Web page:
Like a lot of horror hounds, Corinne Halbert was exposed to the genre at a young age — maybe too young. At five, she recalls watching The Blob with her dad and brother and being plagued with nightmares that the gelatinous pink entity would swallow her classroom. “My brother held my eyes open,” she remembers. “I am forever haunted by the Blob, and it’s the stupidest thing ever.”
Many of Halbert’s memories of her family are also shadowed by tragedy. Shortly before her eighth birthday, Halbert’s father committed suicide. She lost her grandmother to a long and protracted illness at 15. In mid-2019, while Halbert was working on a zine called Demonophobiac, her stepfather died, and a fresh wave of grief inexorably bled into its storyline.
“My work comes from a place deep inside of me that’s incredibly real, and that can be scary for some people,” Halbert told me. “But there’ also a sense of humour — if you happen to have one yourself.”
Halbert’s Acid Nun comic feels like the zenith of a boundary-breaking and fearless career. The three-issue zine series, self-published by Halbert over the pandemic, has now been collected and re-released as a full-length graphic novel by Silver Sprocket. It follows the story of a fallen nun, Annie, whose foray into psychedelics takes her on a horny, violent, blasphemous and often relentlessly dark journey. Through the reflective power of drugs, her resilience and the support of best pals Ellie (a demon) and the high priest Baphomet, Annie learns to confront her fears in a quest for healing and self-love.
“One of my only memories of my dad is watching schlocky horror movies — I think that’s a big part of my obsession,” Halbert says. “Maybe I’m just trying to recreate this thing with my dad. That’s kind of a beautiful thing. The horror genre has always helped me deal with the real horrors of life — it’s a cathartic outlet in that way.”
As Halbert continued experimenting with painting and illustration in school, her aesthetic tastes expanded as well. She studied film at the Massachusetts College of Art and got exposed to the likes of Ingmar Bergman and Maya Deren, nunsploitation classics like Ken Russell’s The Devils and oddities like the 1981 shot-on-video slasher Sledgehammer. She developed a fascination with “the highest art meeting the sleaziest sleaze.”
While studying for her MFA, Halbert threw herself into Chicago’s flourishing zine culture, working at the immortal Quimby’s Bookstore and publishing work in cult cinema zines like Printsploitation (created by Halbert’s now-husband, zine-maker and illustrator Scott R. Miller).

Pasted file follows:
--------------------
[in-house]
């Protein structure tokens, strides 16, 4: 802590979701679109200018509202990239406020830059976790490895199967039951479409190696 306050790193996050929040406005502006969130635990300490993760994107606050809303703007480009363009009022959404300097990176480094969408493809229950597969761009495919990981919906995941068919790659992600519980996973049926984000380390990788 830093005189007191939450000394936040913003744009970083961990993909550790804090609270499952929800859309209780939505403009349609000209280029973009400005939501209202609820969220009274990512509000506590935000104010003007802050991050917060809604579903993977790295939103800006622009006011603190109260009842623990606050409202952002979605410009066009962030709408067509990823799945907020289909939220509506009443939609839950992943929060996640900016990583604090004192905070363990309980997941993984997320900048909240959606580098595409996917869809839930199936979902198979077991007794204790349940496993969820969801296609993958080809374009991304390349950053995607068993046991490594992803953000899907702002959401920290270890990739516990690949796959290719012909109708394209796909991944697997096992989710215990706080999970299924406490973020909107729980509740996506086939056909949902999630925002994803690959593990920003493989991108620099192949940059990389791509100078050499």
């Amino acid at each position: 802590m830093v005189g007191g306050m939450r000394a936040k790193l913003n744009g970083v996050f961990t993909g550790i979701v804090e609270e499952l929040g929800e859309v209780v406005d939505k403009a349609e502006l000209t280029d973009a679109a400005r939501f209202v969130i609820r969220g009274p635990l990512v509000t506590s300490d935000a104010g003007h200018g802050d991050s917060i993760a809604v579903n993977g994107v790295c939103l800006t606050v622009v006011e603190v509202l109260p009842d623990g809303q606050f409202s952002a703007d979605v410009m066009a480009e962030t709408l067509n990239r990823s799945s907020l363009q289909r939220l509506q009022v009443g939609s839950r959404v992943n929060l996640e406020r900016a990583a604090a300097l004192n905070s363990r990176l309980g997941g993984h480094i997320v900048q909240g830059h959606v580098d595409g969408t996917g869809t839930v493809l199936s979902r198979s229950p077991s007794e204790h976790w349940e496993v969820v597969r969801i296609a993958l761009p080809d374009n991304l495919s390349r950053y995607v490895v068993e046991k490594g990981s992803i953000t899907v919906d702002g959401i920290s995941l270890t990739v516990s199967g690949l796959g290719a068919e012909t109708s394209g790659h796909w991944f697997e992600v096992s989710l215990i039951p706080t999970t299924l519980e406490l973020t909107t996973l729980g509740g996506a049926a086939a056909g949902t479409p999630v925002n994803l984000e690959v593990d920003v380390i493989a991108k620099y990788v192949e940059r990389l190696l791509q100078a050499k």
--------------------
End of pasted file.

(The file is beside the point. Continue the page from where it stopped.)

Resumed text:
She started producing her own zines at a 24-hour Kinkos in Wicker Park, an infamous spot where outsider artists like Wesley Willis printed various ephemera. Among other projects, this period birthed what Halbert calls ‘her demented labour of love,’ the six-issue black and white Hate Baby series.
Porn, sleaze, S & M, arthouse trash, the playful ghoulishness of EC Comics, religious iconography and nightmarish psychedelia; Hate Baby has it all. Halbert wasn’t just doing this for shock value. There’s a genuine exuberance in these twisted drawings and stories — a deep and abiding love for the dark and dreadful, shaped by an increasingly personal touch. By the final issue (Hate Baby 666) Halbert’s fascination with Catholic iconography and naughty nuns had fully emerged, with various sisters of the cloth behaving badly with a bevy of sexy snakes, goat demons and skulls.
“The beautiful thing about self-publishing is the limitless freedom. You can be as weird as you want,” Halbert says. “Those zines are funny for me to think about because they’re so off the rails — I was definitely working some stuff out.”
When the pandemic hit in 2020, Halbert began creating colour-drenched psychedelic paintings to keep herself occupied and focused on the longer-form narrative that would become Acid Nun.
Each page of Acid Nun is saturated with swirling colours as Annie’s visions and memories unfurl. On one page, a fox named Finius leans over Annie, rendered as a saint in a stained-glass window, her heart exploding with flowers. “There’s rich soil beneath all that pain,” Finius consoles. But much of Annie’s journey is heavy, freighted with suicidal thoughts, trauma and self-doubt.
In Acid Nun #3, Annie falls deep into her own consciousness, trying to find solace in memories of watching horror films with her dad and the kindly visage of her grandmother. But those thoughts are soon replaced with visions of death; worms sliding in and out of empty skulls deep in the earth.
“I don’t think I really allowed myself to grieve at first,” Halbert says. “I had a lot of stuff festering and it all compounded into this giant grief monster. Doing Acid Nun helped me untangle all this stuff and at the same time it was also terrifying. I filled my mind with every thing that could go wrong, every fear. My brain was feeding me at all times. I had to fight against that while working on this thing. It was complicated. But ultimately it was one of the most rewarding things I’ve ever done artistically. I pushed through and got it done.”
Acid Nun isn’t all pain — there are house parties, creepers, brawls, bludgeoning and bacchanalian sex. It’s all part of Annie’s journey of empowerment and more importantly, of learning to love herself as a scarred but mighty survivor with macabre, decadent tastes.
“I put every bit of my heart and soul into this — and I think it does show,” Halbert says. “ I hope it helps other people who feel grief, or trauma, or just feel like a fucking weirdo. I hope it lets them know they’re not alone. Because it really does help to know that.